Simply Resourceful

Simple ways to be more conscious about how we use our resources.

Bee Blues

It's a depressing day for me.  I don't know where to begin?  Should I mention that I was in the ER until the wee hours of the morning with my son who has an ear infection, or the fact that Jon is in Seattle for a conference and left me in charge of holding down the fort?  I am physically and emotionally drained but decide to conduct hive checks today because the weather is warm and sunny and I haven't seen any bees out flying the past few weeks.  Even in the winter, bees must go outside the hive because they have to relieve themselves; these are called "cleansing flights."

I hefted the hives a few days ago and couldn't tell if they were light or heavy, because after all, this is my first year keeping bees.  The weight of the hives should give you some indication about how much honey is in the hives.  So, I get all suited up and collect my extra frames of honey that the bees produced in excess last summer that I stored for the coming spring.  I plan to add the extra frames to ensure they have enough food until the fruit blossoms come.  I wedge my hive tool between the cover board and the first box.  The box snaps and creaks from the hardened propolis.  I look inside and find plenty of honey stores but no bees.  I repeat this procedure with the second hive and get the same results.  My shoulders slump and I unzip the head netting from my suit.  I immediately thought about the cold snap in early January when we had temperatures below freezing with strong East winds for almost a solid week.  Towards the end of that "snap," Jon mentioned that we should have put up a wind break for the hives to protect them from the cold strong wind.  I nodded in approval.  That must have been the demise of the bees because there was plenty of food inside each hive and I couldn't find any sign of disease.  In one hive I found a closely knit cluster of dead bees with no honey stores in their vicinity.  I shook off the top bees in this cluster to find the butts of bees sticking out of the honeycomb. These poor bees were at the bottom of their barrels getting every remaining drop of honey.  I remember reading in bee books that bees will starve within inches of food if the hive gets cold enough and the bees can't move.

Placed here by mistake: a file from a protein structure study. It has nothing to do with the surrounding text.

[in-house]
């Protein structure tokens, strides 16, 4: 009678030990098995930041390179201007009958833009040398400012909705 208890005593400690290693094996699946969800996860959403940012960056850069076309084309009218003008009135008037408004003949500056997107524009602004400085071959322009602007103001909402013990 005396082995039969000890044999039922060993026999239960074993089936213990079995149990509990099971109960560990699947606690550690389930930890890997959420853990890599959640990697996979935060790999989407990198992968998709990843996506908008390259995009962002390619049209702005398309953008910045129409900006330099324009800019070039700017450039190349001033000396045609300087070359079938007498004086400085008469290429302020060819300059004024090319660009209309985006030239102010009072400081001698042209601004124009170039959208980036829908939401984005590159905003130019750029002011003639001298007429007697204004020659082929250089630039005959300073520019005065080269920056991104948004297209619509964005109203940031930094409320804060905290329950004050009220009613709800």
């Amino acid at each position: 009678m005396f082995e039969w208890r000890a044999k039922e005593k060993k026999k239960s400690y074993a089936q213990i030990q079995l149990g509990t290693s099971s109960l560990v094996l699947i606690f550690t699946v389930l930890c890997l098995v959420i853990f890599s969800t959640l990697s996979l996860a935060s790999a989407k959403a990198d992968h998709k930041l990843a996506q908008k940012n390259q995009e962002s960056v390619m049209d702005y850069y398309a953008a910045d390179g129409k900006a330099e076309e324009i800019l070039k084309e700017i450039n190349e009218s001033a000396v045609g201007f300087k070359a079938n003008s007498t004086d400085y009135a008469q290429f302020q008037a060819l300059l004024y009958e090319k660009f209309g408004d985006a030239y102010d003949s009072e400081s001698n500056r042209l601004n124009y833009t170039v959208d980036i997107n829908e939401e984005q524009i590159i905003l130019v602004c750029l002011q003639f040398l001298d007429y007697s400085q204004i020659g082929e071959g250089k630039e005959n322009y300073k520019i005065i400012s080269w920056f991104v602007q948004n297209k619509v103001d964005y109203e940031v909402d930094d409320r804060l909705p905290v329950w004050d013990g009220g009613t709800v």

For several weeks I have been worried that Jon had portended correctly about the lack of a windbreak, so I would try and hear if there were bees inside by suctioning my ear to one of the boxes and listen for the faint hum coming from within the hive.  For 2 weeks I swear I have been hearing that hum and imagining a little cluster of bees keeping each other warm and gorging on the fruits of their labor!  I have been mistaking what I was hearing all along.  I felt duped like I was listening to the ocean through a conch!  It's a bit depressing to lose my beehives before I could experience the full lifecycle of a colony of bees.  I will not give up though and must forge ahead to this new season coming up!  I will continue to network with other bee folks and hopefully catch a swarm this spring!

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About this blog

A weekly update on our adventures of trying to be more self-sufficient by using resources wisely. We explore a variety of topics that most broadly fit in the "Homesteading" category, i.e. beekeeping, organic gardening, edible landscaping/fruit forest, food preservation/canning, woodworking, soap-making, and environmental stewardship.

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